In a special episode of our In Conversation series, we hear from Dr. Faith Orchard about her recent paper, co-author by Prof. Alice M. Gregory, Prof. Michael Gradisar, and Dr. Shirley Reynolds, titled Self-Reported Sleep Patterns and Quality amongst Adolescents, Cross-Sectional and Prospective Associations with Anxiety and Depression.
The paper is part of the October 2020 Journal of Child Psychology and Psychiatry Special Issue on Sleep ‘Waking Up to the Importance of Sleep for Child & Adolescent Mental Health & Disorders’.
Interviewer: Hello, welcome to a different type of In Conversation podcast from the Association for Child and Adolescent Mental Health ACAMH, where we will look at one paper from the October 2020 Journal of Child Psychology and Psychiatry, the JCPP, which is a special issue on sleep. I’m Jo Carlowe, a freelance journalist for the specialism in Psychology, and I have Dr. Faith Orchard with me, lecturer in clinical psychology at the University of Reading and co-author of the paper Self-Reported Sleep Patterns and Quality amongst Adolescents, Cross-Sectional and Prospective Associations with Anxiety and Depression. If you’re a fan of our In Conversation series, please subscribe on iTunes or your preferred streaming platform. Let us know how we did with a rating or review and do share with friends and colleagues. Hi Faith, thank you for joining me. Can you briefly introduce yourself?
Dr. Faith Orchard: Hi Jo, thanks very much for having me. My name is Faith Orchard. I’m a lecturer at the University of Reading and my main research interests really are in adolescent sleep, depression and anxiety. And I’m particularly interested in trying to understand the relationship between sleep and mental health.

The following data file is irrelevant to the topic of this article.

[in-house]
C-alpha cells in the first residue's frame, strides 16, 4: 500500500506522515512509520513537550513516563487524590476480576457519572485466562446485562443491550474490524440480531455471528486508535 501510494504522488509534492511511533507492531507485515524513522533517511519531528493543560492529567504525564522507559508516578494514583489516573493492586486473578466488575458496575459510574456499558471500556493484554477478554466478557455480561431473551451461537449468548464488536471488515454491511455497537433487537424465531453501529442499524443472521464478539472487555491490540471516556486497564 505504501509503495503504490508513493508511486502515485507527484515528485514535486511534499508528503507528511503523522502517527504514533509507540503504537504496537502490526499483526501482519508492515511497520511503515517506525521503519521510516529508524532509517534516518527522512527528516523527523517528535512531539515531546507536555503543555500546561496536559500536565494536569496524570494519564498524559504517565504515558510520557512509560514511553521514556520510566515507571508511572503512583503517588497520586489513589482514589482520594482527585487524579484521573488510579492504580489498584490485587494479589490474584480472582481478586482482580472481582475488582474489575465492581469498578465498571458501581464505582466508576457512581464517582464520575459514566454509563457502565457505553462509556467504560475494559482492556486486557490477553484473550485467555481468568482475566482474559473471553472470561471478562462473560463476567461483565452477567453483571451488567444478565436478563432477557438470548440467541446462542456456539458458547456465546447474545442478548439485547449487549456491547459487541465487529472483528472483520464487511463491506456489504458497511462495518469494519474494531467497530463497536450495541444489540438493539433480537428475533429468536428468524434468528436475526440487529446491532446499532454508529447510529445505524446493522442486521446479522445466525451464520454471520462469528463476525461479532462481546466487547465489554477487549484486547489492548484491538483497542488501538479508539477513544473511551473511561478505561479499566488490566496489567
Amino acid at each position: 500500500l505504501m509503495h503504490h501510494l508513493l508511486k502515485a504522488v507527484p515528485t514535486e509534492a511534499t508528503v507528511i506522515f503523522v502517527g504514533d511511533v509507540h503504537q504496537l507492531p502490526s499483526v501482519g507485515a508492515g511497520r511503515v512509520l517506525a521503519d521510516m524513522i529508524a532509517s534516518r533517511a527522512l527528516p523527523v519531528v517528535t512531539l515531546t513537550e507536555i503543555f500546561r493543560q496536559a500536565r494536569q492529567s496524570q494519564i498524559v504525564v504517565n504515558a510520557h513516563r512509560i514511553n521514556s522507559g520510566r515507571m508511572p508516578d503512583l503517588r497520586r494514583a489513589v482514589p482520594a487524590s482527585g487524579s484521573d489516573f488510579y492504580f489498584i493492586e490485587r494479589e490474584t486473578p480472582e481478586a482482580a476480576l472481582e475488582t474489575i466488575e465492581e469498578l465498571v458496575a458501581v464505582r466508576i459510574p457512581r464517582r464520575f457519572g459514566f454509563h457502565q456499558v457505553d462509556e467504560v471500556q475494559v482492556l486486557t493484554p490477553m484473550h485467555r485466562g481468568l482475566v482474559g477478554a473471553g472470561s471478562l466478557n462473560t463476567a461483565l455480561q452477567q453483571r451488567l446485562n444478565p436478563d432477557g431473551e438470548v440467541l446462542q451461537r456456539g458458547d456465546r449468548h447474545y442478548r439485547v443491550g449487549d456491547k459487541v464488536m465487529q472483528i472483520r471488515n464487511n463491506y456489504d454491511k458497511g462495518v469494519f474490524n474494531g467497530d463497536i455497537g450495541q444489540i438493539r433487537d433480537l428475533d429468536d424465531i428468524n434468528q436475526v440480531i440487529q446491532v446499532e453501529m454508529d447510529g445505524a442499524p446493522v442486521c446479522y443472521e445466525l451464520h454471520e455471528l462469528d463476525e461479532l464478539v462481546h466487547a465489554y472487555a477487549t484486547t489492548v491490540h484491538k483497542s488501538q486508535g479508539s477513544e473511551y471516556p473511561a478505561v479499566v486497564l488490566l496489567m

Interviewer: As mentioned in the intro, you’ve just had a paper published in the JCPP which looks at sleep patterns and quality amongst adolescents and prospective associations with anxiety and depression. Before going into more detail, can you give an explanation of what is meant by sleep patterns and by sleep quality?
Dr. Faith Orchard: Sleep patterns refer to the timing of the sleep. So what time we fall asleep, what time we wake up and how many hours, minutes of sleep we actually got. Whereas the sleep quality refers to, I suppose, our experience of sleep and how good or how bad it was. So this might include things like: Did it take us a long time to fall asleep? Did we wake up in the night? And if we did, how many times or for how long? How tired do we feel in the day? So it covers quite a wide range of variables to start to understand how good our sleep actually is.
Interviewer: Sleep problems are common in adolescents and frequently there is comorbidity with anxiety and depression, as far as I understand. What was the aim of this paper? And can you give a brief overview of how you went about exploring this?
Dr. Faith Orchard: Yes as you highlight there is strong growing evidence already of the relationship between sleep and anxiety and depression. But we really wanted to start to understand which sleep problems in particular were related to anxiety and depression and whether young people with anxiety or depression would differ in the types of sleep problems that they had. So to date, most of the research really broadly just looks at the concept of sleep problems as a whole rather than the specific. To do this what we did was we looked at a large cohort study called ALSPAC, which stands for the Avon Longitudinal Study of Parents and Children, where they collected data on mothers and infants back in the early 1990s, and they’ve been following them up ever since. And we look specifically at data on adolescence and early adulthood where they collected measures of sleep and mental health.
Interviewer: In your paper, you state that a range of sleep variables at age 15 predicted the severity of anxiety and depression symptoms and diagnoses of anxiety and depression disorders at age 17, 21 and 24 years. What were the sleep variables that elevated risk of greater depression and anxiety, and how greatly were these variables associated with later psychopathology?